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Reply By: didjabringabeer - Saturday, Feb 18, 2012 at 11:41

Saturday, Feb 18, 2012 at 11:41
Hi Chris. And don't forget you need a miners right. You can apply for a 20a at
the mines dept WA to go on active leases. detector I would say GP extreme or 3500. The 4000 on can be hard to get your head around. Also I think it
is a myth about going over old patches and finding more with the new
detectors. Brian
AnswerID: 478058

Follow Up By: Grumblebum and the Dragon - Saturday, Feb 18, 2012 at 12:13

Saturday, Feb 18, 2012 at 12:13

I agree with you mostly. I guess you may pick up the odd bit that you have missed previouslly and you are likely to find more tiny bits (fly poo) that the new machines are better and producing solid signals on.

On the bigger bits, and assuming competatnt operators, there is not a huge difference between the older and the new machines. I run a 2200D at 7.3 volts and do pretty well - down to about .25 grm.

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Reply By: Member - Matt L (WA) - Sunday, Feb 19, 2012 at 08:45

Sunday, Feb 19, 2012 at 08:45
this site maybe will be helpfull free tips and info.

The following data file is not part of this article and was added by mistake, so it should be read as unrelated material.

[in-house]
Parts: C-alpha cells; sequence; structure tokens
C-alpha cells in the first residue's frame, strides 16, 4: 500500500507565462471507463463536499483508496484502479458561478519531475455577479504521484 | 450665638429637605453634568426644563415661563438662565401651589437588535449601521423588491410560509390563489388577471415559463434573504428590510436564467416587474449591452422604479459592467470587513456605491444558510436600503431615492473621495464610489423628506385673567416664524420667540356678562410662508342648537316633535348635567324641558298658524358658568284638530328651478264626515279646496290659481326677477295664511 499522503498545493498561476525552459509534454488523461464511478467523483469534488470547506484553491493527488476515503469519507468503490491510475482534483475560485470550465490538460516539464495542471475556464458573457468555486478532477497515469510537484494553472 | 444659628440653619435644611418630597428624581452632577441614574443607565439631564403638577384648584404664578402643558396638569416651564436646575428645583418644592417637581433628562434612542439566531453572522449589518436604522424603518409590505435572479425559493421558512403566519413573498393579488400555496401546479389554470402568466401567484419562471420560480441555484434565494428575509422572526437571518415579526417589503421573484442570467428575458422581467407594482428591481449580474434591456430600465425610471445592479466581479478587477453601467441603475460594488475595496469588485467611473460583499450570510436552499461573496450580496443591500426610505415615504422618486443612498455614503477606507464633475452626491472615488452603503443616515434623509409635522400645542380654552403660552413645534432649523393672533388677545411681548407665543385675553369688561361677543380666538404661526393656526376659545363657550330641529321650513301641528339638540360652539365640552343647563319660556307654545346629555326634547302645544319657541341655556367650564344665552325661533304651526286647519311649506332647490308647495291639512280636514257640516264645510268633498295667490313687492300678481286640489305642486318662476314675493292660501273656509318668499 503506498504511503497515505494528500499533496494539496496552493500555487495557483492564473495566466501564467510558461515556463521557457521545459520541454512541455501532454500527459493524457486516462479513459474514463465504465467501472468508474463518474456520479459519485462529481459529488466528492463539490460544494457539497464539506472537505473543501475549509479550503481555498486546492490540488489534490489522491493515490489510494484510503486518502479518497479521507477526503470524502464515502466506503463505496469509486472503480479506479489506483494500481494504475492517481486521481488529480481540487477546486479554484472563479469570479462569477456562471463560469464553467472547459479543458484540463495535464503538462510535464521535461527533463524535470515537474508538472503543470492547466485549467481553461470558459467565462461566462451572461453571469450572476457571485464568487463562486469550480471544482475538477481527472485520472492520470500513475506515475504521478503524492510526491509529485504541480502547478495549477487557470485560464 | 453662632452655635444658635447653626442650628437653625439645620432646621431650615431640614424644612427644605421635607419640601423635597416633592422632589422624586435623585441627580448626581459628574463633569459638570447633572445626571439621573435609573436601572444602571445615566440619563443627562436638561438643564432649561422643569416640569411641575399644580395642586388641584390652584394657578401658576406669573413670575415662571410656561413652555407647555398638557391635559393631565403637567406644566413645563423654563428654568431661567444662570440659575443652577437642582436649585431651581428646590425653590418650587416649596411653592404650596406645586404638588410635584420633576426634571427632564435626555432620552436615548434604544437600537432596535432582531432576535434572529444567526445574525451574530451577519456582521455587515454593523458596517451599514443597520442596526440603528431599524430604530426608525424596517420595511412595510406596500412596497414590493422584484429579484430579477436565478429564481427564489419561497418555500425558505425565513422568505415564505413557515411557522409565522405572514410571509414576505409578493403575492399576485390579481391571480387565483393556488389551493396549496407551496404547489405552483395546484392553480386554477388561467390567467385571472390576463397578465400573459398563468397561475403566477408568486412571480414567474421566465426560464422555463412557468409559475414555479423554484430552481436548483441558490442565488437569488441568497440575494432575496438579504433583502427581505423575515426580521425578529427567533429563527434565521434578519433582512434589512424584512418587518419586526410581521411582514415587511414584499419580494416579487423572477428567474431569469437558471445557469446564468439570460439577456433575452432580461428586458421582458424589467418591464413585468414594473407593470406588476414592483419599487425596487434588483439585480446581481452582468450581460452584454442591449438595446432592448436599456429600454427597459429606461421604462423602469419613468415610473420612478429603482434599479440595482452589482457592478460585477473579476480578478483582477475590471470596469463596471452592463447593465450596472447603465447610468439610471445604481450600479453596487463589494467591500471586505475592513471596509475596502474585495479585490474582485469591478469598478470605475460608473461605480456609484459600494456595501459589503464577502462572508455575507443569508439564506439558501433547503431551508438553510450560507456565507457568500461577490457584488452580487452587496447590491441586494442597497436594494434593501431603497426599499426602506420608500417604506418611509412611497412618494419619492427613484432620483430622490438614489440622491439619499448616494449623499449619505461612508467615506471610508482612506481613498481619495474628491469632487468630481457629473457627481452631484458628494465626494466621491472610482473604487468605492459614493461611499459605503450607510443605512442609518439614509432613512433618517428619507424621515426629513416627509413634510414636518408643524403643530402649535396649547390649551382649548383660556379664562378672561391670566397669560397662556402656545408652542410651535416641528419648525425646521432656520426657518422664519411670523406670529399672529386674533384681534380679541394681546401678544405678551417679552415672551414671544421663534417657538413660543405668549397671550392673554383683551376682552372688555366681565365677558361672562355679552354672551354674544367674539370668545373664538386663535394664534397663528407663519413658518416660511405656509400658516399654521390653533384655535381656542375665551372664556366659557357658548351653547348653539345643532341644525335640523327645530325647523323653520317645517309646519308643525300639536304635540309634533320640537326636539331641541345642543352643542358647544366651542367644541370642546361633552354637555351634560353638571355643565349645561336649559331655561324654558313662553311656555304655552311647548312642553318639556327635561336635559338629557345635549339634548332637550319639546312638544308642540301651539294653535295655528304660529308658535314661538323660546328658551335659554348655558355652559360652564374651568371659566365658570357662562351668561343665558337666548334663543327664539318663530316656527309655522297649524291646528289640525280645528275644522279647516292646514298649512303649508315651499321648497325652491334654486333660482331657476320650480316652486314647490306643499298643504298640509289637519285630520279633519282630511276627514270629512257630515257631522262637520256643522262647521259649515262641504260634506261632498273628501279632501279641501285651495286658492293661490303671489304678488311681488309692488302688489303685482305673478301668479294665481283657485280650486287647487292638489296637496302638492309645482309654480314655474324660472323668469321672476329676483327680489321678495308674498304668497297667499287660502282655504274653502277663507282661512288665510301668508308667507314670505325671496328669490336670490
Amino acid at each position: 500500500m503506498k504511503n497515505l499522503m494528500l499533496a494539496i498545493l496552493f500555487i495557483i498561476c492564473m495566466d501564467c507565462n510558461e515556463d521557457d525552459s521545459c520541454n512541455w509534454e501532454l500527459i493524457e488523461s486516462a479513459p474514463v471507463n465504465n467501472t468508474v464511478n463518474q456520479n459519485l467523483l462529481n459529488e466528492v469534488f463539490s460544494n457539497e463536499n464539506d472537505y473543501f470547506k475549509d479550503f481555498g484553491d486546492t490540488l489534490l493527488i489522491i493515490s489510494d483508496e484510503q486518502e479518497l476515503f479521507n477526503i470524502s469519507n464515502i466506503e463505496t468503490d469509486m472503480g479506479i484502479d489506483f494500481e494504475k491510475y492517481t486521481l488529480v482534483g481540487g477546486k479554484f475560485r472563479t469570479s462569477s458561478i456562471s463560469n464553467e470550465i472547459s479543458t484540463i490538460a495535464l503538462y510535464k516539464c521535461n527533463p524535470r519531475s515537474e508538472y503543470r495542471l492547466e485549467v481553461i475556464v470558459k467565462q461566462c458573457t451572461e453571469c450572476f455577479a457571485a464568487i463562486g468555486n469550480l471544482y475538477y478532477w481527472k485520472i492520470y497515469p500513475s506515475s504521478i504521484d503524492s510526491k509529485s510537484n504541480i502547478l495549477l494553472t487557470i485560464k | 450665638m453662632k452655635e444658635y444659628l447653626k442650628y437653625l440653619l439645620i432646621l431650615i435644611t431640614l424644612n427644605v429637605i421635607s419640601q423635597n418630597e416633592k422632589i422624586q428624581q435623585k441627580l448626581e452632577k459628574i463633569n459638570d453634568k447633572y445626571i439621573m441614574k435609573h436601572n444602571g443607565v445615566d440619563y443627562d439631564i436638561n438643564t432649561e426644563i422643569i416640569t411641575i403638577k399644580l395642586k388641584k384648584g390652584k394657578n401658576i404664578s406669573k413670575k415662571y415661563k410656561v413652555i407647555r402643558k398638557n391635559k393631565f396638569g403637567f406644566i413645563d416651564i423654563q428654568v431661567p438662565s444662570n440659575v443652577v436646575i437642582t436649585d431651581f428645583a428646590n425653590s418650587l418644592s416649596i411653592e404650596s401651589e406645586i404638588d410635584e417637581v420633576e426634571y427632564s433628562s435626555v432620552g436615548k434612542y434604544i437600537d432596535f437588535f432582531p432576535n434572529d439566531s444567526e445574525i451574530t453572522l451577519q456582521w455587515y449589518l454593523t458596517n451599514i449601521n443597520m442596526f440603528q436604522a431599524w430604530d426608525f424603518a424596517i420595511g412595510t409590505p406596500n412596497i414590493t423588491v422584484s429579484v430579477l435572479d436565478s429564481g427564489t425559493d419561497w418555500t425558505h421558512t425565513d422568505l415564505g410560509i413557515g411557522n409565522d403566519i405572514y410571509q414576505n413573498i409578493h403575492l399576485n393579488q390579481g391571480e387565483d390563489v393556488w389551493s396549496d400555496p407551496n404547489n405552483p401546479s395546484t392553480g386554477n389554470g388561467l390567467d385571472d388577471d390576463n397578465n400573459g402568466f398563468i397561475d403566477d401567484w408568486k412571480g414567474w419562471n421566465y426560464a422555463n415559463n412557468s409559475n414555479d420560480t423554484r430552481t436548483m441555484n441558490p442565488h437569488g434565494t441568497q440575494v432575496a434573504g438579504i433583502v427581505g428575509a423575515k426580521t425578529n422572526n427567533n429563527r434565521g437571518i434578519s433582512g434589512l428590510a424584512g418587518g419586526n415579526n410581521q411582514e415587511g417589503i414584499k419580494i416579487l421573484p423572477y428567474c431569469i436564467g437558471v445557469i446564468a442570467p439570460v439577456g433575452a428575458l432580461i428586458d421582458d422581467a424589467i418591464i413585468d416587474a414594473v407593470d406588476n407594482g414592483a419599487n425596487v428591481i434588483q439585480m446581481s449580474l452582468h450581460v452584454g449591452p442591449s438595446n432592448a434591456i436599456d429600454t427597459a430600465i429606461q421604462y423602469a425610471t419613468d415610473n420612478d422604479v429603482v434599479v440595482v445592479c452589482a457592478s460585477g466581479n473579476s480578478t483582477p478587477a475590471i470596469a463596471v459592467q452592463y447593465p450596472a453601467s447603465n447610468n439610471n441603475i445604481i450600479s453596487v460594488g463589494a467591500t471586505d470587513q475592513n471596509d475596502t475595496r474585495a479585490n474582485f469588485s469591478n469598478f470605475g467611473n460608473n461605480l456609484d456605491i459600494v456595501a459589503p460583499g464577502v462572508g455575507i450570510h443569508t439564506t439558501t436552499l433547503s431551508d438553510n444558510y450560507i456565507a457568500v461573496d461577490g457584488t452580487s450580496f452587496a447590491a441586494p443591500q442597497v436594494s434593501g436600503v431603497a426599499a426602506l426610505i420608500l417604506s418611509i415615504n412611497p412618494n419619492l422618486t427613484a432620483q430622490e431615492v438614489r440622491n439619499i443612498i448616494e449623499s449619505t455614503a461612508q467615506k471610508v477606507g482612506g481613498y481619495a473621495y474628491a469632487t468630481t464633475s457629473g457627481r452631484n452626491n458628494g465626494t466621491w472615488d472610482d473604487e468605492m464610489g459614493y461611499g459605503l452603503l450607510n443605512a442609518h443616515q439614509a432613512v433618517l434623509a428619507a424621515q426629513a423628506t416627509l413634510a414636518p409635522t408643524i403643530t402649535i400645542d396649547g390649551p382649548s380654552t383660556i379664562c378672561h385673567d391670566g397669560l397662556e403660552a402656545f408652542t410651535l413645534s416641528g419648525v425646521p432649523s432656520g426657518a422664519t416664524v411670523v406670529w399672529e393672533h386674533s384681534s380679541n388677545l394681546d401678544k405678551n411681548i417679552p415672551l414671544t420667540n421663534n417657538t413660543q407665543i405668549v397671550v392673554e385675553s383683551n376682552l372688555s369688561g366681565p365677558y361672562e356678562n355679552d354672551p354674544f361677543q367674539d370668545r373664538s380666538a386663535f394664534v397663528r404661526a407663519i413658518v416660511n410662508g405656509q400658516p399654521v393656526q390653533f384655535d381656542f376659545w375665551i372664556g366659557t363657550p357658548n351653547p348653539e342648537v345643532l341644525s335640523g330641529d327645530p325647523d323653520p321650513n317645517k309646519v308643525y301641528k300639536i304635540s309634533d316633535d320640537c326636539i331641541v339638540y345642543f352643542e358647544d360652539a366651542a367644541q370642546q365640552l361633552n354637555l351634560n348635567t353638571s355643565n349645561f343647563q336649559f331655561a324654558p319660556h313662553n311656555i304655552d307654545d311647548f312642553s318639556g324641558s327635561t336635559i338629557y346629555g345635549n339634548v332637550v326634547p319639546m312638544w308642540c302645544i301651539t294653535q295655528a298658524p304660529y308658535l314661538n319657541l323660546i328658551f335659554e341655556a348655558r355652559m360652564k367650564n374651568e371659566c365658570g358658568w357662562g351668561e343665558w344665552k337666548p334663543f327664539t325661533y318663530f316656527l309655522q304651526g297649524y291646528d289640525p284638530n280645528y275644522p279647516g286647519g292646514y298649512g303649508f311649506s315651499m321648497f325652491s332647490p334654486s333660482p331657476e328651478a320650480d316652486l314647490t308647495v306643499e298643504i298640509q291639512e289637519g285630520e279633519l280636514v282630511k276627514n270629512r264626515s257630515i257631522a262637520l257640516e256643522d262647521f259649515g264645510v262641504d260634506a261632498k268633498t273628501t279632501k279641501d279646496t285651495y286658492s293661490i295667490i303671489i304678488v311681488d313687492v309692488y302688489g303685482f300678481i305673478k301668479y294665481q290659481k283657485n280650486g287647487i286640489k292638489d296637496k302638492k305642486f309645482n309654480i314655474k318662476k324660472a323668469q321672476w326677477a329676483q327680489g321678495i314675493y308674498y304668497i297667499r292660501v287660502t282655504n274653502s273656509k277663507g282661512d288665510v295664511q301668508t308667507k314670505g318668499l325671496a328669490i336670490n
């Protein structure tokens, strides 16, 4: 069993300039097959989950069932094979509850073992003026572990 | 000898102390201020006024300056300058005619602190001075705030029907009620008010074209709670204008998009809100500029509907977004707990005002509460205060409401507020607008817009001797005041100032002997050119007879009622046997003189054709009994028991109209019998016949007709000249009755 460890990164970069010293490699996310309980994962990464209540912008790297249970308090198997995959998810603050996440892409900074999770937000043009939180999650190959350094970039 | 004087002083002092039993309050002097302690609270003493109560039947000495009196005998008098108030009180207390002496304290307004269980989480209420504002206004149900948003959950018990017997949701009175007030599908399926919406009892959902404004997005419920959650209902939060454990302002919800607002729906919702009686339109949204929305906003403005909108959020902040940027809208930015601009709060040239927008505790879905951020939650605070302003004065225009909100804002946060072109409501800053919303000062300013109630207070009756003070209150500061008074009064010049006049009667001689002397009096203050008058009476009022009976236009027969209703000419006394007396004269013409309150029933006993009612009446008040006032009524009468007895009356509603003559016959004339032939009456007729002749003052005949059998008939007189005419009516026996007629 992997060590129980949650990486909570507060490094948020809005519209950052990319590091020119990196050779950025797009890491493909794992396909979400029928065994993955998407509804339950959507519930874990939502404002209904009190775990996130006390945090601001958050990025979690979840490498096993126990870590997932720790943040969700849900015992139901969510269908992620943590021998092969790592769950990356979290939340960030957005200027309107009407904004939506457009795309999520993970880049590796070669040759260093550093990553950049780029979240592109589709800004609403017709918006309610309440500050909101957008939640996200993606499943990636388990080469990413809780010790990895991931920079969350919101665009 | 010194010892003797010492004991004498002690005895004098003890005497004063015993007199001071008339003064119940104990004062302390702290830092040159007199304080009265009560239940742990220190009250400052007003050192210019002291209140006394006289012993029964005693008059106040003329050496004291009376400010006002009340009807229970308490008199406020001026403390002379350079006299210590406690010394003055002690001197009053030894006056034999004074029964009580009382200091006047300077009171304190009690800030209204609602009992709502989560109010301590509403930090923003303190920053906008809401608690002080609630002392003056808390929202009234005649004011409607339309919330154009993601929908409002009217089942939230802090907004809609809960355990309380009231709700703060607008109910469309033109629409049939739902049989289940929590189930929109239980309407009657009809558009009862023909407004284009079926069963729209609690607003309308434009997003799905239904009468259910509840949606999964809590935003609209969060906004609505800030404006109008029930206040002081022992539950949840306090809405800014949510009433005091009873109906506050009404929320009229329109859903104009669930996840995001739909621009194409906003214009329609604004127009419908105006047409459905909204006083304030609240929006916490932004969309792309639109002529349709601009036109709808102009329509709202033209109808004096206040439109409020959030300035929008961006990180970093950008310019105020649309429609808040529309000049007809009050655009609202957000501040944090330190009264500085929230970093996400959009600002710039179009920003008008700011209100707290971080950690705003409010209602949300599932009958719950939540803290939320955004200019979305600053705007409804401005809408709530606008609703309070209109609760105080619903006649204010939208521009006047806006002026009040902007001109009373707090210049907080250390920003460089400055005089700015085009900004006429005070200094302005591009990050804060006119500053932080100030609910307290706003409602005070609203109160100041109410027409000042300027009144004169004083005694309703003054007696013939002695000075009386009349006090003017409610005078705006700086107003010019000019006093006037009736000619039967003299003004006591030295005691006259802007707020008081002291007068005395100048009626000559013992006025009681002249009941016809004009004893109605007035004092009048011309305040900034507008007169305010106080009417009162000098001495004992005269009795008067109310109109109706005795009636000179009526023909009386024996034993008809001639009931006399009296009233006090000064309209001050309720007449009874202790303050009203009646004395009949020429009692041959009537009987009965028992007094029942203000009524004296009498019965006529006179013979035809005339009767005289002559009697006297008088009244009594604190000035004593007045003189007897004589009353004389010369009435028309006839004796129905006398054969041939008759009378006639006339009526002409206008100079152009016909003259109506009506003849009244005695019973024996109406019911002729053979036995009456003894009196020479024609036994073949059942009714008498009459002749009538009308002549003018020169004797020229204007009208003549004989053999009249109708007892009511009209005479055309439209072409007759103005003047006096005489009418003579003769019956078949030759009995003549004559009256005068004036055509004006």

AnswerID: 478107

Follow Up By: Member - David M (SA) - Sunday, Feb 19, 2012 at 11:09

Sunday, Feb 19, 2012 at 11:09
G'day Matt. Do you tow a caravan into Pandanus.
Cheers, Dave.
FollowupID: 753587

Reply By: brushmarx - Monday, Feb 20, 2012 at 10:49

Monday, Feb 20, 2012 at 10:49
Don't forget that there other thing to look for other than gold.
There is a show on Foxrtel called the Meteorite Men (or similar) and these guys travel around finding meteorites, and apparently make money from that, or maybe only selling the TV show. They obviously have a better life than Bear Grylls, so the money can't be too bad.
One recent show was out on the Nullarbor.
We have a old Minelab, and a newer Bounty Hunter.
We have not spent more that 10 minutes with them over 6 States and 18 000 km, but had the extreme good fortune of finding a bent and rusty tentpeg at Big River in Victoria.
Still trying to find a frame for that.
We look forward to having more time to use them, and if the expectations are less than finding a fortune, starting with a lower price unit, and spending the riches from using that would justify the $5000 of a better unit.
AnswerID: 478193